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Speed limit just one of the new road safety plans by the Square Mile's corporation to benefit cyclists and pedestrians...

The City of London will become a 20mph zone in July following a vote by the corporation’s transport committee this week.

The new limit is part of the City’s road danger reduction plan, something we first reported on in 2011, and will be reinforced on all the roads bounding the square mile with the exception of those in Westminster.

Upper Thames Street, which is a Transport for London road, will remain 30mph, but other TfL roads, between Blackfriars Bridge and Farringdon Street and between Norton Folgate and London Bridge, pictured above in pink, will be 20mph as part of an experiment into road safety.

It is thought that the scheme could reduce road casualties by as much as seven per cent.

Michael Welbank, chairman of the planning and transportation committee told Transport Network: ‘I am pleased that [the 20mph scheme] has now cleared this last hurdle to its implementation.

“For the City of London to continue its success as an international business hub it is critical that its streets should be safe for all who use them be they commuters, pedestrians, cyclists, drivers, motorcyclists, shoppers or cultural wanderers and dreamers.’

Other measures being adopted by the City of London include junction redesigns, contra-flow cycle routes and new pedestrian crossings with countdowns.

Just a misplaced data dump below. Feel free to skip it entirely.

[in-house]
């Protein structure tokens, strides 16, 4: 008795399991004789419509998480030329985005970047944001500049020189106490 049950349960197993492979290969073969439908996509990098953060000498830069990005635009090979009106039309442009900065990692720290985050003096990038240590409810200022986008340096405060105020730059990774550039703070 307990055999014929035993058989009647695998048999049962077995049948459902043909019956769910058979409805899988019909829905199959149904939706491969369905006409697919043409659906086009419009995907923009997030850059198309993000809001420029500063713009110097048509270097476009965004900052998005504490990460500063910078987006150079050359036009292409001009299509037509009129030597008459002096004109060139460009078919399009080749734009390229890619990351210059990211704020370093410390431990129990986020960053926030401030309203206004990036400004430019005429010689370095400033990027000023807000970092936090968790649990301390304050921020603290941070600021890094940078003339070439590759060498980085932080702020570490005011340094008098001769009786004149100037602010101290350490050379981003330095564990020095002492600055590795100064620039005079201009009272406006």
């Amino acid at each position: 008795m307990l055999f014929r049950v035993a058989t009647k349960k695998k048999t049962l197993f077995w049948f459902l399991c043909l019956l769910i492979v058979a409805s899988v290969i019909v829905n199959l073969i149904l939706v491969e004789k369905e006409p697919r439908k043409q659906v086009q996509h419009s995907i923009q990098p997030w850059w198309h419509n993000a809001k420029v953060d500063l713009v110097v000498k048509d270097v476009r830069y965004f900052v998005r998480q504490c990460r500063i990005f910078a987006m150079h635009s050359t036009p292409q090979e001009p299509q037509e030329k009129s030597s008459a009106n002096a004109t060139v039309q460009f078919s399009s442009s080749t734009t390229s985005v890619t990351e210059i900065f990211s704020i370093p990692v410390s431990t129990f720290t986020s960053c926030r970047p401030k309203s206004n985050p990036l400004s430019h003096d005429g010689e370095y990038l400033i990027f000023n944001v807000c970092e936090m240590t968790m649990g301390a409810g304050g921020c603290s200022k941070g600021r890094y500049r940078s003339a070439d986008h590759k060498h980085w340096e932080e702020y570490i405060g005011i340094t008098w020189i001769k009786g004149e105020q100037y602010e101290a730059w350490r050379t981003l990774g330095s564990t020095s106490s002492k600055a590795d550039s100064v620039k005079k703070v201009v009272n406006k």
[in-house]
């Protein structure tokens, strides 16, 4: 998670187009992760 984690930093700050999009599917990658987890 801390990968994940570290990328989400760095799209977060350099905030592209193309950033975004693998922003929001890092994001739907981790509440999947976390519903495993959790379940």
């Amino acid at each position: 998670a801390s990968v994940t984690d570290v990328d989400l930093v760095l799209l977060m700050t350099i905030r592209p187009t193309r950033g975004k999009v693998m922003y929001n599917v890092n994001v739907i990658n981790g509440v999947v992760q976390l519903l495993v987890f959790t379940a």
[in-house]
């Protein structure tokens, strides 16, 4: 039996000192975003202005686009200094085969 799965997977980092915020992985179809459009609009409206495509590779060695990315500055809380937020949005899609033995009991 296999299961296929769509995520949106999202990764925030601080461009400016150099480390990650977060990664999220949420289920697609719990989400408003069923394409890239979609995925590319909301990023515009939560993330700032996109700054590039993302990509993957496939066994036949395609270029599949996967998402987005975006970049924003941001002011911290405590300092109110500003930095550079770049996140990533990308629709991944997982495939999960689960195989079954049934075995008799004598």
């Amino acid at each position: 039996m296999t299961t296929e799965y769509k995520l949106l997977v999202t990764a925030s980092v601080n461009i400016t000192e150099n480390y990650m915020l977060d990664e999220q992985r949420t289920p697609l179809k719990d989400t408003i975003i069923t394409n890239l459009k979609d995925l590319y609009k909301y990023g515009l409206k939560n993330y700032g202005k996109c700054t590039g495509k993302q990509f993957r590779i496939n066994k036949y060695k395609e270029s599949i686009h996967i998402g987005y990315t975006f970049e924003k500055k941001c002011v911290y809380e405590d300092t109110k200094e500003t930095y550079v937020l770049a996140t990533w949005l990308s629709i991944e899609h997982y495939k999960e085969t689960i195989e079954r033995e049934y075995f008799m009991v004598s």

Of course 20mph zones still need to be policed, and late last year we reported a crackdown in Oxford, where up till recently police only issued tickets to drivers doing more than 32mph in 20mph zones, but was dropped to 24mph under new guidelines from the Association of Chief Police Officers.

The changes mean drivers pinged doing between 24 and 31mph would be offered the choice of £100 fine and three licence points, or a £95 speed awareness course and no points.

Between 31mph and 34mph they could be fined and over 35mph could find themselves in court.

After an unpromising start, having to be bribed by her parents to learn to ride without stabilisers, Sarah became rather keener on cycling in her university years, and was eventually persuaded to upgrade to proper road cycling by the prospect of a shiny red Italian bike, which she promptly destroyed by trapping a pair of knickers in the rear derailleur. Sarah writes about about cycling every weekend on road.cc.